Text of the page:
Greetings, Court Fans!
Before heading off for another two-week recess, the Court released an order list today that included cert grants in two new cases.
The first is Rumsfeld v. Forum for Academic & Institutional Rights ["FAIR"] (04-1152), in which the Court will consider the constitutionality of the "Solomon Amendment," which denies federal funds to colleges that deny equal access to military recruiters, an issue that came to the fore when some universities refused to allow military recruiters on campus in response to the military's "don't ask, don't tell" policy. FAIR, an organization of law schools and law faculties, challenged the Solomon Amendment on the ground that it impeded law schools' right to expressive association and compelled their speech by requiring them to advance the military's policy of excluding homosexuals. The Third Circuit agreed that FAIR was likely to win on its First Amendment claim and entered a preliminary injunction barring the Amendment's enforcement (but the Third Circuit also stayed its order, leaving the Amendment in effect, pending Supreme Court review). The question presented to the Court is: "Whether the court of appeals erred in holding that the Solomon Amendment's equal access condition on federal funding likely violates the First Amendment to the Constitution and in directing a preliminary injunction to be issued against its enforcement?"
It's worth noting that FAIR is not the only Solomon Amendment case before the Court. In Burt v. Rumsfeld, Judge Janet Hall, here in Connecticut District Court, similarly barred enforcement of the Amendment as to Yale University, in a case brought by the Yale Law School faculty. Last week, the faculty petitioned for the Supreme Court to take the case even before the Second Circuit had a chance to review it (04-1434). Obviously, no word from the Court yet on that petition.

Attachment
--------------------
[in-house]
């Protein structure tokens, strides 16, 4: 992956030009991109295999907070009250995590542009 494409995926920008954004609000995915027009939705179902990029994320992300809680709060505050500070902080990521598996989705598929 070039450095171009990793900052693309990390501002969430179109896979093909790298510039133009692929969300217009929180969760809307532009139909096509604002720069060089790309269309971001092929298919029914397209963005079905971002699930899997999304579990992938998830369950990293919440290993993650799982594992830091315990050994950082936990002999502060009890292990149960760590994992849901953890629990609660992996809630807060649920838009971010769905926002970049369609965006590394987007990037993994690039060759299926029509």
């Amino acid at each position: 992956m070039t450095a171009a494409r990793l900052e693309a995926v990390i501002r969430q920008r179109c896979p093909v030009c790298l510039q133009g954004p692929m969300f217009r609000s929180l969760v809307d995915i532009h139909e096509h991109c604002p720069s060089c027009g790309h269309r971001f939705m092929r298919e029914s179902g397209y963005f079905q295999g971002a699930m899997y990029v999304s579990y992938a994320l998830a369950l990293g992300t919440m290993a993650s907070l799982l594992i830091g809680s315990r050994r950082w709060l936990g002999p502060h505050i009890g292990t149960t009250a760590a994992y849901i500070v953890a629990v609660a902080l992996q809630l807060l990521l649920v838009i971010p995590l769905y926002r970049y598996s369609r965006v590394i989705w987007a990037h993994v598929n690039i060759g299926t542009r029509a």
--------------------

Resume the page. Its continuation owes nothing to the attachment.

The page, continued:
The Court also granted cert in LaMarque v. Chavis (04-721), in which it will once again hear a case from the Ninth Circuit, and once again consider the one-year filing deadline for federal habeas petitions. Here's the question presented: "Did the Ninth Circuit contravene this Court's decision in Carey v. Saffold when it held that a prisoner who delayed more than three years before filing a habeas petition with the California Supreme Court did not ‘unreasonably' delay in filing the petition -- and therefore was entitled to tolling during that entire period -- because the California Supreme Court summarily denied the petition without comment or citation, which the Ninth Circuit construes as a denial ‘on the merits'?"
That's all until May 16, when the Court comes back from recess, leaving it seven weeks to get out its decisions in the 35 remaining cases from the term. Until then, thanks for reading!
Ken & Kim